Emerge: 7 Women, 7 Stools
Though playwright Lady Kitty Griffin says her work was inspired by Ntozake Shange's For Colored Girls, Griffin takes a fresh look at women's stories, as her 7 Women sing, dance and talk us though some of the more difficult moments like a cancer or HIV diagnosis, a daughter's addiction, a child's rape, an abused wife and child, a star crossed lover. Music opens the door on other lives in the brownstone and perhaps in the neighborhood.
Eve Ensler also came to mind, but nope the only similarities are the stools and the women and the fact that these are also oft unheard stories, stories of sorrow and triumph. Certainly there are consequences and Griffin and co-writer, Delilah Rashell do not sugarcoat the irreversible effects of some of these fatal moves, but despite all of this one finds herself rooting for the home team--those seven women--often seated so they don't fall. We want them to pull through: the housewife, the hustler, the cancer patient, the grandmother, the college student, and the preacher's wife.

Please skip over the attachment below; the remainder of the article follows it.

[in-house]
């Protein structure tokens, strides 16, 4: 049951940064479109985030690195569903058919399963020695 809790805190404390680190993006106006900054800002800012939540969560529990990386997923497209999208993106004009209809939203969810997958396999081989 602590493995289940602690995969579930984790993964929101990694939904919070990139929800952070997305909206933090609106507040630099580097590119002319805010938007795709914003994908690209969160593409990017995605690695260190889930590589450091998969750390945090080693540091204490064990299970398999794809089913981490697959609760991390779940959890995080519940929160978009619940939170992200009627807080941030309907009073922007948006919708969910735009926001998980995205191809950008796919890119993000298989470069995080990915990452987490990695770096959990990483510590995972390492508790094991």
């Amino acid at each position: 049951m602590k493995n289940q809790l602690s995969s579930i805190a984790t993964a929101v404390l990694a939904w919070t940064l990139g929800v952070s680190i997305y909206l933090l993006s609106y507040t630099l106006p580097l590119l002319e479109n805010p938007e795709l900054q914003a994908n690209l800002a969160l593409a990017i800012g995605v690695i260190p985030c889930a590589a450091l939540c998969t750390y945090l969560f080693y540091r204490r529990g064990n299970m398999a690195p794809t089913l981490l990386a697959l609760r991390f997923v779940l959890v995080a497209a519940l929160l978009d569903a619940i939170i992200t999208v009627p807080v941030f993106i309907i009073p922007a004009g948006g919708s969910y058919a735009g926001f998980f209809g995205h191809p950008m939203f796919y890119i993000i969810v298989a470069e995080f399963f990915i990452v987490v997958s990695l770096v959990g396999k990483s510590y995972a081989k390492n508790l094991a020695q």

Black Rep was full, not an easy feat Saturday night, a busy night in the San Francisco Bay Area. The beautiful people were out, gorgeous black women who waving lands above their heads stood in the audience, especially during the second Act and praised the lord. Highly participatory Lady Kitty invited us to stand clap, sing and testify.
One knows she's died and gone to the Cabin in the Sky when a white actress sings "Amazing Grace," amazingly. It works so well thematically as the college student has some hard decisions to make. I appreciated the line: One shouldn't make permanent decisions based on a temporary issue. Keep an eye out; the producers would like to bring the play back to the SF Bay for a longer run.
This is not a children's play, although I saw a lot of kids in the audience.